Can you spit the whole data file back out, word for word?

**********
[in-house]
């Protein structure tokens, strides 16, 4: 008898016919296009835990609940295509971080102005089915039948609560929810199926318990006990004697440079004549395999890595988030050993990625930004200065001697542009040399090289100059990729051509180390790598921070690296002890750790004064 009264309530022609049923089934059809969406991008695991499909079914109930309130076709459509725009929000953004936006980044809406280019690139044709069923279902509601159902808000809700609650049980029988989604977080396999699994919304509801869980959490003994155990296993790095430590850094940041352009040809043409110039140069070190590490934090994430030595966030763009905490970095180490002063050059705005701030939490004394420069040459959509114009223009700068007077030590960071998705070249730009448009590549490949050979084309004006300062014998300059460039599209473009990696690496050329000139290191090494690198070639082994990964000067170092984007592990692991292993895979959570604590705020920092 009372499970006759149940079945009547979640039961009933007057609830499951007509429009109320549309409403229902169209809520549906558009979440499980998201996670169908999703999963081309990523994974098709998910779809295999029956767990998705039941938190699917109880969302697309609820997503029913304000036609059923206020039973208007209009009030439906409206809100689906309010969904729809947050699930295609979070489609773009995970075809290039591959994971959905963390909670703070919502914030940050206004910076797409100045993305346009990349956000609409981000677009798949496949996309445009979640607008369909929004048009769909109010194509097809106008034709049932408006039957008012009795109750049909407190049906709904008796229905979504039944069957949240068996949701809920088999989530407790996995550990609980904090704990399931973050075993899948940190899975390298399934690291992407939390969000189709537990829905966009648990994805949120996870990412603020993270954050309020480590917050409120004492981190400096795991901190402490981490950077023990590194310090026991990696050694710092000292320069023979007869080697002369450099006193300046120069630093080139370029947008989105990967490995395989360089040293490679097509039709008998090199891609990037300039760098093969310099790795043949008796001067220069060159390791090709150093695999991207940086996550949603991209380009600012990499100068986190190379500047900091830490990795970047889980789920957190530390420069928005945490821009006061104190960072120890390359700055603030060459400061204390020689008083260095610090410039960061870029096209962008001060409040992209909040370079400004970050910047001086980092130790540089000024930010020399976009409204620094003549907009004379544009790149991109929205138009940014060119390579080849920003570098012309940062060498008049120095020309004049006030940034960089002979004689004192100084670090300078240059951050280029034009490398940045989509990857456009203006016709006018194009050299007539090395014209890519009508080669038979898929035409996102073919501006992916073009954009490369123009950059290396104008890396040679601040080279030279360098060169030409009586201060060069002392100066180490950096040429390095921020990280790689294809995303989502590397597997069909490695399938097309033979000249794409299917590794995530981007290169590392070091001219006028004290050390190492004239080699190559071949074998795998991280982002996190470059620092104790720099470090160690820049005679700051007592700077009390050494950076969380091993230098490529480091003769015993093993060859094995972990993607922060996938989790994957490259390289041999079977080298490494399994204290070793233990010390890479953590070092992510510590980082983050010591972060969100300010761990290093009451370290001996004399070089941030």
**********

[in-house]
């Protein structure tokens, strides 16, 4: 008898016919296009835990609940295509971080102005089915039948609560929810199926318990006990004697440079004549395999890595988030050993990625930004200065001697542009040399090289100059990729051509180390790598921070690296002890750790004064 009264309530022609049923089934059809969406991008695991499909079914109930309130076709459509725009929000953004936006980044809406280019690139044709069923279902509601159902808000809700609650049980029988989604977080396999699994919304509801869980959490003994155990296993790095430590850094940041352009040809043409110039140069070190590490934090994430030595966030763009905490970095180490002063050059705005701030939490004394420069040459959509114009223009700068007077030590960071998705070249730009448009590549490949050979084309004006300062014998300059460039599209473009990696690496050329000139290191090494690198070639082994990964000067170092984007592990692991292993895979959570604590705020920092 009372499970006759149940079945009547979640039961009933007057609830499951007509429009109320549309409403229902169209809520549906558009979440499980998201996670169908999703999963081309990523994974098709998910779809295999029956767990998705039941938190699917109880969302697309609820997503029913304000036609059923206020039973208007209009009030439906409206809100689906309010969904729809947050699930295609979070489609773009995970075809290039591959994971959905963390909670703070919502914030940050206004910076797409100045993305346009990349956000609409981000677009798949496949996309445009979640607008369909929004048009769909109010194509097809106008034709049932408006039957008012009795109750049909407190049906709904008796229905979504039944069957949240068996949701809920088999989530407790996995550990609980904090704990399931973050075993899948940190899975390298399934690291992407939390969000189709537990829905966009648990994805949120996870990412603020993270954050309020480590917050409120004492981190400096795991901190402490981490950077023990590194310090026991990696050694710092000292320069023979007869080697002369450099006193300046120069630093080139370029947008989105990967490995395989360089040293490679097509039709008998090199891609990037300039760098093969310099790795043949008796001067220069060159390791090709150093695999991207940086996550949603991209380009600012990499100068986190190379500047900091830490990795970047889980789920957190530390420069928005945490821009006061104190960072120890390359700055603030060459400061204390020689008083260095610090410039960061870029096209962008001060409040992209909040370079400004970050910047001086980092130790540089000024930010020399976009409204620094003549907009004379544009790149991109929205138009940014060119390579080849920003570098012309940062060498008049120095020309004049006030940034960089002979004689004192100084670090300078240059951050280029034009490398940045989509990857456009203006016709006018194009050299007539090395014209890519009508080669038979898929035409996102073919501006992916073009954009490369123009950059290396104008890396040679601040080279030279360098060169030409009586201060060069002392100066180490950096040429390095921020990280790689294809995303989502590397597997069909490695399938097309033979000249794409299917590794995530981007290169590392070091001219006028004290050390190492004239080699190559071949074998795998991280982002996190470059620092104790720099470090160690820049005679700051007592700077009390050494950076969380091993230098490529480091003769015993093993060859094995972990993607922060996938989790994957490259390289041999079977080298490494399994204290070793233990010390890479953590070092992510510590980082983050010591972060969100300010761990290093009451370290001996004399070089941030």